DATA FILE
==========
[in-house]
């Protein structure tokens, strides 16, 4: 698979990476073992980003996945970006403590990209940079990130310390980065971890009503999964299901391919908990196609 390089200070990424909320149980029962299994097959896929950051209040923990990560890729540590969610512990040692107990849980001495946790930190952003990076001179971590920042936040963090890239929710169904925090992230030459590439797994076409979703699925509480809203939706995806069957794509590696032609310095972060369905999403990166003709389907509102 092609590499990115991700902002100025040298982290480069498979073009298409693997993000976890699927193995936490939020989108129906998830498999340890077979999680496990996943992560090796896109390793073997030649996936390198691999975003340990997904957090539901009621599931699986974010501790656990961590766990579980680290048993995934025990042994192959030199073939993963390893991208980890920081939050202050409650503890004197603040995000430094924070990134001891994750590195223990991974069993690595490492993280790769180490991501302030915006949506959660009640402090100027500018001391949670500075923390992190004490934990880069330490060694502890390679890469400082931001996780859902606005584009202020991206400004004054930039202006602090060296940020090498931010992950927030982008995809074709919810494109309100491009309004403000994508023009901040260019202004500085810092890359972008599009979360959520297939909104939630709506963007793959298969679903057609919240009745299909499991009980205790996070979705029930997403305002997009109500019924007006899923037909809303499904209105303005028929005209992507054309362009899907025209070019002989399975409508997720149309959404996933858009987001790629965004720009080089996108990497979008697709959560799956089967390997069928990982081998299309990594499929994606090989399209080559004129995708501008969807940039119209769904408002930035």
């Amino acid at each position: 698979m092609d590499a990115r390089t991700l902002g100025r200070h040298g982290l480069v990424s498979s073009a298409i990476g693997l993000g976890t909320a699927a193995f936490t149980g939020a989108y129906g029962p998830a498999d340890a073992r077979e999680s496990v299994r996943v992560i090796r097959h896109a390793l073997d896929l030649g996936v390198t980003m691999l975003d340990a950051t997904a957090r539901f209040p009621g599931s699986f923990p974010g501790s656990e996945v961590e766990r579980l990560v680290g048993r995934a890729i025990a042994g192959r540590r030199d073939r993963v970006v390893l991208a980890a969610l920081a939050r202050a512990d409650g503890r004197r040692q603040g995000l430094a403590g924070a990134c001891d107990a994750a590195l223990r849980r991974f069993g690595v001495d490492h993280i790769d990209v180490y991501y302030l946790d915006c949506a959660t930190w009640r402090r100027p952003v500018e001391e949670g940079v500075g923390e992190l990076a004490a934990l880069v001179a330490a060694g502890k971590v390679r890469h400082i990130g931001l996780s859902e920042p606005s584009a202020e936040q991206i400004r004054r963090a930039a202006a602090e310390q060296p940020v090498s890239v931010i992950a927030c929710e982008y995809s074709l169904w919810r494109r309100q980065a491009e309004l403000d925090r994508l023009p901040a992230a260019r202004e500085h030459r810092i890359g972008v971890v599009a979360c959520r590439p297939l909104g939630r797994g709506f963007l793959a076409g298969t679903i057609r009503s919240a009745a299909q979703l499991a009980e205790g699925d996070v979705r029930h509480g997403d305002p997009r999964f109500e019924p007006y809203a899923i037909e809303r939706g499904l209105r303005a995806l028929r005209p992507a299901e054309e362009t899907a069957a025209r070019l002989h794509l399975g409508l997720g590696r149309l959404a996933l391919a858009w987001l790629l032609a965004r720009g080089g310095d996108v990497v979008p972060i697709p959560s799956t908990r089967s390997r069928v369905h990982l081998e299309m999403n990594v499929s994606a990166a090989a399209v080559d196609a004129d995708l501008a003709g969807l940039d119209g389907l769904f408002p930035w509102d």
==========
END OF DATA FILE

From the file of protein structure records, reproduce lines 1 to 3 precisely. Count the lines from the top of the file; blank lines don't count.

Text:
[in-house]
């Protein structure tokens, strides 16, 4: 698979990476073992980003996945970006403590990209940079990130310390980065971890009503999964299901391919908990196609 390089200070990424909320149980029962299994097959896929950051209040923990990560890729540590969610512990040692107990849980001495946790930190952003990076001179971590920042936040963090890239929710169904925090992230030459590439797994076409979703699925509480809203939706995806069957794509590696032609310095972060369905999403990166003709389907509102 092609590499990115991700902002100025040298982290480069498979073009298409693997993000976890699927193995936490939020989108129906998830498999340890077979999680496990996943992560090796896109390793073997030649996936390198691999975003340990997904957090539901009621599931699986974010501790656990961590766990579980680290048993995934025990042994192959030199073939993963390893991208980890920081939050202050409650503890004197603040995000430094924070990134001891994750590195223990991974069993690595490492993280790769180490991501302030915006949506959660009640402090100027500018001391949670500075923390992190004490934990880069330490060694502890390679890469400082931001996780859902606005584009202020991206400004004054930039202006602090060296940020090498931010992950927030982008995809074709919810494109309100491009309004403000994508023009901040260019202004500085810092890359972008599009979360959520297939909104939630709506963007793959298969679903057609919240009745299909499991009980205790996070979705029930997403305002997009109500019924007006899923037909809303499904209105303005028929005209992507054309362009899907025209070019002989399975409508997720149309959404996933858009987001790629965004720009080089996108990497979008697709959560799956089967390997069928990982081998299309990594499929994606090989399209080559004129995708501008969807940039119209769904408002930035």
């Amino acid at each position: 698979m092609d590499a990115r390089t991700l902002g100025r200070h040298g982290l480069v990424s498979s073009a298409i990476g693997l993000g976890t909320a699927a193995f936490t149980g939020a989108y129906g029962p998830a498999d340890a073992r077979e999680s496990v299994r996943v992560i090796r097959h896109a390793l073997d896929l030649g996936v390198t980003m691999l975003d340990a950051t997904a957090r539901f209040p009621g599931s699986f923990p974010g501790s656990e996945v961590e766990r579980l990560v680290g048993r995934a890729i025990a042994g192959r540590r030199d073939r993963v970006v390893l991208a980890a969610l920081a939050r202050a512990d409650g503890r004197r040692q603040g995000l430094a403590g924070a990134c001891d107990a994750a590195l223990r849980r991974f069993g690595v001495d490492h993280i790769d990209v180490y991501y302030l946790d915006c949506a959660t930190w009640r402090r100027p952003v500018e001391e949670g940079v500075g923390e992190l990076a004490a934990l880069v001179a330490a060694g502890k971590v390679r890469h400082i990130g931001l996780s859902e920042p606005s584009a202020e936040q991206i400004r004054r963090a930039a202006a602090e310390q060296p940020v090498s890239v931010i992950a927030c929710e982008y995809s074709l169904w919810r494109r309100q980065a491009e309004l403000d925090r994508l023009p901040a992230a260019r202004e500085h030459r810092i890359g972008v971890v599009a979360c959520r590439p297939l909104g939630r797994g709506f963007l793959a076409g298969t679903i057609r009503s919240a009745a299909q979703l499991a009980e205790g699925d996070v979705r029930h509480g997403d305002p997009r999964f109500e019924p007006y809203a899923i037909e809303r939706g499904l209105r303005a995806l028929r005209p992507a299901e054309e362009t899907a069957a025209r070019l002989h794509l399975g409508l997720g590696r149309l959404a996933l391919a858009w987001l790629l032609a965004r720009g080089g310095d996108v990497v979008p972060i697709p959560s799956t908990r089967s390997r069928v369905h990982l081998e299309m999403n990594v499929s994606a990166a090989a399209v080559d196609a004129d995708l501008a003709g969807l940039d119209g389907l769904f408002p930035w509102d």